For the first time ever, researchers have succeeded in creating arrangements of colloids – tiny particles suspended in a solution – and, importantly, they have managed to control their motion with high precision and speed. Thanks to this new technique developed by scientists at the University of Zurich, colloidal nanoparticles may play a role in digital technologies of the future. Nanoparticles can be rapidly displaced, require little energy and their small footprint offers large storage capacity – all these attributes make them well suited to new data storage applications or high-resolution displays.
Colloids are minute particles that are finely distributed throughout a liquid. Suspensions of colloidal particles are most familiar to us as beverages, cosmetics and paints. At a diameter in the range of ten to one hundred nanometres, a single such particle is invisible to the naked eye. These nanoparticles are constantly in motion due to the principle of Brownian motion.
A nanorod is switched between two states – bright (high signal) and dark (low signal) by an external electrical pulse (red trace). The state of the rod can be readout instantaneously at any time using polarized light. The rod stores the most recently written state until the arrival of the next «write pulse». (Image: UZH)
Since the particles are electrically charged, they experience forces of attraction and repulsion that can be harnessed to control and manipulate their behavior. In experiments carried out five years ago, Madhavi Krishnan, Professor of Physical Chemistry at the University of Zurich, succeeded in the controlled spatial manipulation of matter on the nanometer scale.
In a new study, she and her colleagues have now demonstrated that it is not only possible to spatially confine nanoparticles, but also to control their position and orientation in time and to do so in a liquid, without using physical contact.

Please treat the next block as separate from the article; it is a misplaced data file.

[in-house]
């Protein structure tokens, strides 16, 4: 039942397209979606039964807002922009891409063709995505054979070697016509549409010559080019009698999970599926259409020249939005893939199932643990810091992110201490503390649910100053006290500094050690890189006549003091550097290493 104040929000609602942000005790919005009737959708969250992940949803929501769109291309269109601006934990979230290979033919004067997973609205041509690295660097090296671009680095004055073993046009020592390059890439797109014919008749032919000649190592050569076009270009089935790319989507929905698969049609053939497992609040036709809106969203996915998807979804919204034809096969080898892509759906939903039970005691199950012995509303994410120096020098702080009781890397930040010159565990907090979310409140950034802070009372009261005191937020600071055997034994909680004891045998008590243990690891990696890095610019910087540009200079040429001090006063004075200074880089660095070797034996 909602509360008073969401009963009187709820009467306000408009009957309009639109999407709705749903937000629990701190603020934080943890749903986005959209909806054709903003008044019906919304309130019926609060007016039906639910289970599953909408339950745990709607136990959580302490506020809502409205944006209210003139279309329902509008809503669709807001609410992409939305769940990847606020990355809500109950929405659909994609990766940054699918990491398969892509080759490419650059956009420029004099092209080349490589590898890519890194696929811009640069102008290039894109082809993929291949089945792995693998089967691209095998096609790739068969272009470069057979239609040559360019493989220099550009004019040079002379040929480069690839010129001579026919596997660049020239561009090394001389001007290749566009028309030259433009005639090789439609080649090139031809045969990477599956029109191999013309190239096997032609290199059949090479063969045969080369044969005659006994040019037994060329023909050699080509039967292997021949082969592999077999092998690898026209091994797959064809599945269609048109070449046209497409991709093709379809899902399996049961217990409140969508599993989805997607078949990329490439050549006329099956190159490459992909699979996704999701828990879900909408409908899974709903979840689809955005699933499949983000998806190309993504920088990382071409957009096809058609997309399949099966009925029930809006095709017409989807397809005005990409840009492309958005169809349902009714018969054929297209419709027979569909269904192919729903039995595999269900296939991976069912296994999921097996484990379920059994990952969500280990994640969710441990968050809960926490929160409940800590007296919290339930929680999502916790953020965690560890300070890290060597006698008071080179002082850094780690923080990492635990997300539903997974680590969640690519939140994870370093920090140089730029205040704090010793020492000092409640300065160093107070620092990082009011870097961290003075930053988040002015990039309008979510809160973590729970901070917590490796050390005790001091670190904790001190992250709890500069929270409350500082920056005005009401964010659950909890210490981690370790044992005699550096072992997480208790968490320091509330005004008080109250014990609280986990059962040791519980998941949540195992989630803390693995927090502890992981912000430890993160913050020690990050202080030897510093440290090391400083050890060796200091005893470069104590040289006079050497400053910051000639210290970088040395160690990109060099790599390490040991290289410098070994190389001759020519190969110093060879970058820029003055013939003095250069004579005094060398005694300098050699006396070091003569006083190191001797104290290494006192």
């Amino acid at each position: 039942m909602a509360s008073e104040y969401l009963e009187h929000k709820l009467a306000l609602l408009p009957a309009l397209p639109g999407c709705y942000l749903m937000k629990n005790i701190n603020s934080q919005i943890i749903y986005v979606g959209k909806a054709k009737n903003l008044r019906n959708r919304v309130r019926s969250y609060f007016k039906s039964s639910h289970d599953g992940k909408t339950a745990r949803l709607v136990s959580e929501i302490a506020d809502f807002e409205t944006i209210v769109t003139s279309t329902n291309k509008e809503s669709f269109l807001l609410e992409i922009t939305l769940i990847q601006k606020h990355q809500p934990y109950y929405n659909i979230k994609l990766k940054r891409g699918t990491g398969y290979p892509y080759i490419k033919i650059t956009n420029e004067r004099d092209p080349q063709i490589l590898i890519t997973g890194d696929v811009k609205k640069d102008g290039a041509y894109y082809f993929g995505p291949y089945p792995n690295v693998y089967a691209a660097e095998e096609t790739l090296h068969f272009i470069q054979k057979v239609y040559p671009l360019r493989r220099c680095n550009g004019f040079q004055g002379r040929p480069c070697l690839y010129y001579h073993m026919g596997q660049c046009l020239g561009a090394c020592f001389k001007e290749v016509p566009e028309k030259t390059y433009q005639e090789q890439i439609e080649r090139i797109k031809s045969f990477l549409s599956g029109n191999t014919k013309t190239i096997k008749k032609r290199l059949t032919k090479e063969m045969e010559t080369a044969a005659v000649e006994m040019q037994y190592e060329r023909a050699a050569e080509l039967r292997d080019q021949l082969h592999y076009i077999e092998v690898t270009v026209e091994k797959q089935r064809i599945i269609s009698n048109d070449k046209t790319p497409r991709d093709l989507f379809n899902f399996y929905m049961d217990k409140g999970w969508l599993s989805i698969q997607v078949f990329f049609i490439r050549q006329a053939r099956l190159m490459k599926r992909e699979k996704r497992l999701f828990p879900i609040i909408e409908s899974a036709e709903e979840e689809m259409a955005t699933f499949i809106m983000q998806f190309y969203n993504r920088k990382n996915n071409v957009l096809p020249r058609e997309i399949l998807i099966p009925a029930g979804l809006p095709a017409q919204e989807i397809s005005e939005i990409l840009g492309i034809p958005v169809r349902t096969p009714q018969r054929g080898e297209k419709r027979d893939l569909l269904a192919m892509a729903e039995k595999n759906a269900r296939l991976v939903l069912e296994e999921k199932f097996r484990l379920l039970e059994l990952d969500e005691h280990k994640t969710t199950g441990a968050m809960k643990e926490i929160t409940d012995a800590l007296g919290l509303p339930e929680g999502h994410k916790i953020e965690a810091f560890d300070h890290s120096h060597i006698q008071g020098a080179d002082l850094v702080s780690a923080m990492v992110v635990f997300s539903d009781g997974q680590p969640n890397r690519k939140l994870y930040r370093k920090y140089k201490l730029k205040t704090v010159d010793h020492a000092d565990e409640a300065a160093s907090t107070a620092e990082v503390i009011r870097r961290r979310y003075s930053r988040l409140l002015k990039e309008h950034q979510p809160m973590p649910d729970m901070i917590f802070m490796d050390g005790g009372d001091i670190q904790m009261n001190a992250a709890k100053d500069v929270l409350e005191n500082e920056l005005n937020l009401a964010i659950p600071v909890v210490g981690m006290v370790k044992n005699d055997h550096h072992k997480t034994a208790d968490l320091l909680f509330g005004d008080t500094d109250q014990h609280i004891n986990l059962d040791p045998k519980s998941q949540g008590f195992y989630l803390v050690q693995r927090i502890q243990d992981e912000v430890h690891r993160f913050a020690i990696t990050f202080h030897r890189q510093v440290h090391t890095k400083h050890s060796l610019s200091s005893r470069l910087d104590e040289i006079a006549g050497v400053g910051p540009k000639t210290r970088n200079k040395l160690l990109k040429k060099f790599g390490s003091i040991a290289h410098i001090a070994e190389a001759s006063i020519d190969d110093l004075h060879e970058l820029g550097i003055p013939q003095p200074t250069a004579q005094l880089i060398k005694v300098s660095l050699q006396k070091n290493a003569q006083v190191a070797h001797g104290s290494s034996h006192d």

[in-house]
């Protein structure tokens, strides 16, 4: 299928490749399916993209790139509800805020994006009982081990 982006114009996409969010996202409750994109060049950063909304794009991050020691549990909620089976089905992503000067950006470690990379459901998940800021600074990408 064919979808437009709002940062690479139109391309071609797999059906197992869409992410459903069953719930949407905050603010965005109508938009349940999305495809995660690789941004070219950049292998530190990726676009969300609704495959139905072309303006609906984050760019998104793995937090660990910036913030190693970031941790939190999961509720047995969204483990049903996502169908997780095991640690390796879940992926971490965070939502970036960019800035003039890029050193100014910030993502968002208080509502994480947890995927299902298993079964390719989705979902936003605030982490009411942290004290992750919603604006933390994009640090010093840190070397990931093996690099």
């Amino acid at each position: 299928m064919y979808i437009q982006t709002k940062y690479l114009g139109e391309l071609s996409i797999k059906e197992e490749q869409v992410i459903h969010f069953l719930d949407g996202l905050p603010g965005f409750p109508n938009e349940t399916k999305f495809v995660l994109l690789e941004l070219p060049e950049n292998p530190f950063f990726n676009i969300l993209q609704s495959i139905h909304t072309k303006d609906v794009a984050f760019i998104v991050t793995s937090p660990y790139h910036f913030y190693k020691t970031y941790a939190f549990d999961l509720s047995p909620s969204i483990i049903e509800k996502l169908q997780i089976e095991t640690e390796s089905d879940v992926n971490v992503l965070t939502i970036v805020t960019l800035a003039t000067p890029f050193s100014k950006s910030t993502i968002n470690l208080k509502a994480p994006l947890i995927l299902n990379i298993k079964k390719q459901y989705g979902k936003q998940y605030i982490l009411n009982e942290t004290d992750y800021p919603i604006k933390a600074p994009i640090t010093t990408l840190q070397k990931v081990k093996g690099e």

Manipulation using electrical and optical signals
The UZH researchers have developed a method that makes it possible to create nanostructures and manipulate them in a flexible way. They were able to organise the tiny particles into new structures with the utmost precision and then to manipulate their motion. «Manipulation is made possible by the interaction with electrical and optical fields», explains Madhavi Krishnan. This new approach using intermolecular interactions at room termperature does not require ultracold temperatures. The new technology also offers extremely fast and low-friction operation.
Smaller, faster and with more storage capacity
This technique for arranging and manipulating colloid motion makes it possible to develop completely new materials and devices. «Nanoparticles possess properties that are very useful for digital technologies, and each individual particle can now be used to store and retrieve data», explains Madhavi Krishnan. The targeted manipulation of individual nanoparticles opens up new options for their application, including in future data storage media or in displays with resolutions that have thus far been hard to attain. «This makes possible displays along the lines of the Kindle reader with a pixel size that is thousand-times smaller and a much faster response time» the scientist explains.